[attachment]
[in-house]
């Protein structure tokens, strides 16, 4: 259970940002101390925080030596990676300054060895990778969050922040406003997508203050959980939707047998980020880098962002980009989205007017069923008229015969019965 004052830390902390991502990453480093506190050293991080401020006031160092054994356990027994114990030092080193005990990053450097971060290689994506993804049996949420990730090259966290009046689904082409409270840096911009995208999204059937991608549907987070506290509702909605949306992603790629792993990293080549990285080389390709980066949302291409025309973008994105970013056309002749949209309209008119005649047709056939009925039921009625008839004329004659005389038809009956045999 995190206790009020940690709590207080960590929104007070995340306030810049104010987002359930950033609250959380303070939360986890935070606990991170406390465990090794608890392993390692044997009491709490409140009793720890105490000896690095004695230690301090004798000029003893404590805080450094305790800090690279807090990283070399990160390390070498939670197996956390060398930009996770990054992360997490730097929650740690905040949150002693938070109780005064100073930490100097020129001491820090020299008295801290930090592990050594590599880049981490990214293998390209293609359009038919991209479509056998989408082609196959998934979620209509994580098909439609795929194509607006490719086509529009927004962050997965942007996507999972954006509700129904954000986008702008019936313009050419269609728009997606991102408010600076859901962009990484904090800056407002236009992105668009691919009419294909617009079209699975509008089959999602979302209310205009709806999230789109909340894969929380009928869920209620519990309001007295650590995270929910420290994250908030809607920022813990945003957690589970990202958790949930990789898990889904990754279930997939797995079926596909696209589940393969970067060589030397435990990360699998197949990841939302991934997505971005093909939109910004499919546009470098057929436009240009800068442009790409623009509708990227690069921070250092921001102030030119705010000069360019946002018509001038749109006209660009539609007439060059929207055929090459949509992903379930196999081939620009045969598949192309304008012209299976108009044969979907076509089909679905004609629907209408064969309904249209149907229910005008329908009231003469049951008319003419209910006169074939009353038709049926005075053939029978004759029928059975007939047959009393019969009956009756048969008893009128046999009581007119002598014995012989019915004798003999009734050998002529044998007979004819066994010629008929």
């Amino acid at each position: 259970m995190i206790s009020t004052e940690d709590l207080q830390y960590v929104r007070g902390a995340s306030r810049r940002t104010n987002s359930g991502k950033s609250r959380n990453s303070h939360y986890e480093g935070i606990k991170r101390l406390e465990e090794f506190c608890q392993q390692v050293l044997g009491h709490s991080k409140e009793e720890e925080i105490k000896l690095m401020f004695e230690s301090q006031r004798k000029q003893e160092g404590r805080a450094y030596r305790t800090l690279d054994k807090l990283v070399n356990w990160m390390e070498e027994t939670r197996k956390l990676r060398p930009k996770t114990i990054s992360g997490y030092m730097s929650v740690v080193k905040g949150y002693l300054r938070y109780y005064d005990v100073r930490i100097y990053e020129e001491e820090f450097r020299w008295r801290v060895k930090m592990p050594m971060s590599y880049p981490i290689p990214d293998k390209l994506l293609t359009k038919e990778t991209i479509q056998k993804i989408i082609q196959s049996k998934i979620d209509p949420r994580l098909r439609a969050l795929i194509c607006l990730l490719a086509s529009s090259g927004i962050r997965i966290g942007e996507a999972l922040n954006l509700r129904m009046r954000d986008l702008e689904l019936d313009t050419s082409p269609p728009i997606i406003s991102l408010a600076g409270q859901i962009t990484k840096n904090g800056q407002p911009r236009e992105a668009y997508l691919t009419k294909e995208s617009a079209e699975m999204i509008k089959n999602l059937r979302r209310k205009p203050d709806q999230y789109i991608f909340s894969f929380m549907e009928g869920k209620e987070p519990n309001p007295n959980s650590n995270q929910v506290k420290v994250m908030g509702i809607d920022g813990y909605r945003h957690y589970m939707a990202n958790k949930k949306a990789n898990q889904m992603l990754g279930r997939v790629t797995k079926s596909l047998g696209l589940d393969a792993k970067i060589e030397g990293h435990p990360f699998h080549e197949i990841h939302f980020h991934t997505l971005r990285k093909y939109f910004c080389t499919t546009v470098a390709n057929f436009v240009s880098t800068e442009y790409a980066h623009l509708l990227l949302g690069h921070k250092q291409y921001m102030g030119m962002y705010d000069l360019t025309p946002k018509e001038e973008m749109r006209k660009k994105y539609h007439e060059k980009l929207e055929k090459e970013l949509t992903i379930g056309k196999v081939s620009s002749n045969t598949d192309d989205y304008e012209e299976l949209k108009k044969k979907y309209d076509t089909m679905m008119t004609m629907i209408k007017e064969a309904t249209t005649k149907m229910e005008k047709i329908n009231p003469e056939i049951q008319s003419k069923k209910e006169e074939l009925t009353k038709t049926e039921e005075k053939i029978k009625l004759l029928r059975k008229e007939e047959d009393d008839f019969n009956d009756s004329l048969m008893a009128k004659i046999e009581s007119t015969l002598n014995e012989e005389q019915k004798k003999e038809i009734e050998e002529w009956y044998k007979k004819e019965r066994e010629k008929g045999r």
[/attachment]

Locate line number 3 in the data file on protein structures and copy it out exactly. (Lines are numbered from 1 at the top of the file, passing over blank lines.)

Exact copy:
């Amino acid at each position: 259970m995190i206790s009020t004052e940690d709590l207080q830390y960590v929104r007070g902390a995340s306030r810049r940002t104010n987002s359930g991502k950033s609250r959380n990453s303070h939360y986890e480093g935070i606990k991170r101390l406390e465990e090794f506190c608890q392993q390692v050293l044997g009491h709490s991080k409140e009793e720890e925080i105490k000896l690095m401020f004695e230690s301090q006031r004798k000029q003893e160092g404590r805080a450094y030596r305790t800090l690279d054994k807090l990283v070399n356990w990160m390390e070498e027994t939670r197996k956390l990676r060398p930009k996770t114990i990054s992360g997490y030092m730097s929650v740690v080193k905040g949150y002693l300054r938070y109780y005064d005990v100073r930490i100097y990053e020129e001491e820090f450097r020299w008295r801290v060895k930090m592990p050594m971060s590599y880049p981490i290689p990214d293998k390209l994506l293609t359009k038919e990778t991209i479509q056998k993804i989408i082609q196959s049996k998934i979620d209509p949420r994580l098909r439609a969050l795929i194509c607006l990730l490719a086509s529009s090259g927004i962050r997965i966290g942007e996507a999972l922040n954006l509700r129904m009046r954000d986008l702008e689904l019936d313009t050419s082409p269609p728009i997606i406003s991102l408010a600076g409270q859901i962009t990484k840096n904090g800056q407002p911009r236009e992105a668009y997508l691919t009419k294909e995208s617009a079209e699975m999204i509008k089959n999602l059937r979302r209310k205009p203050d709806q999230y789109i991608f909340s894969f929380m549907e009928g869920k209620e987070p519990n309001p007295n959980s650590n995270q929910v506290k420290v994250m908030g509702i809607d920022g813990y909605r945003h957690y589970m939707a990202n958790k949930k949306a990789n898990q889904m992603l990754g279930r997939v790629t797995k079926s596909l047998g696209l589940d393969a792993k970067i060589e030397g990293h435990p990360f699998h080549e197949i990841h939302f980020h991934t997505l971005r990285k093909y939109f910004c080389t499919t546009v470098a390709n057929f436009v240009s880098t800068e442009y790409a980066h623009l509708l990227l949302g690069h921070k250092q291409y921001m102030g030119m962002y705010d000069l360019t025309p946002k018509e001038e973008m749109r006209k660009k994105y539609h007439e060059k980009l929207e055929k090459e970013l949509t992903i379930g056309k196999v081939s620009s002749n045969t598949d192309d989205y304008e012209e299976l949209k108009k044969k979907y309209d076509t089909m679905m008119t004609m629907i209408k007017e064969a309904t249209t005649k149907m229910e005008k047709i329908n009231p003469e056939i049951q008319s003419k069923k209910e006169e074939l009925t009353k038709t049926e039921e005075k053939i029978k009625l004759l029928r059975k008229e007939e047959d009393d008839f019969n009956d009756s004329l048969m008893a009128k004659i046999e009581s007119t015969l002598n014995e012989e005389q019915k004798k003999e038809i009734e050998e002529w009956y044998k007979k004819e019965r066994e010629k008929g045999r």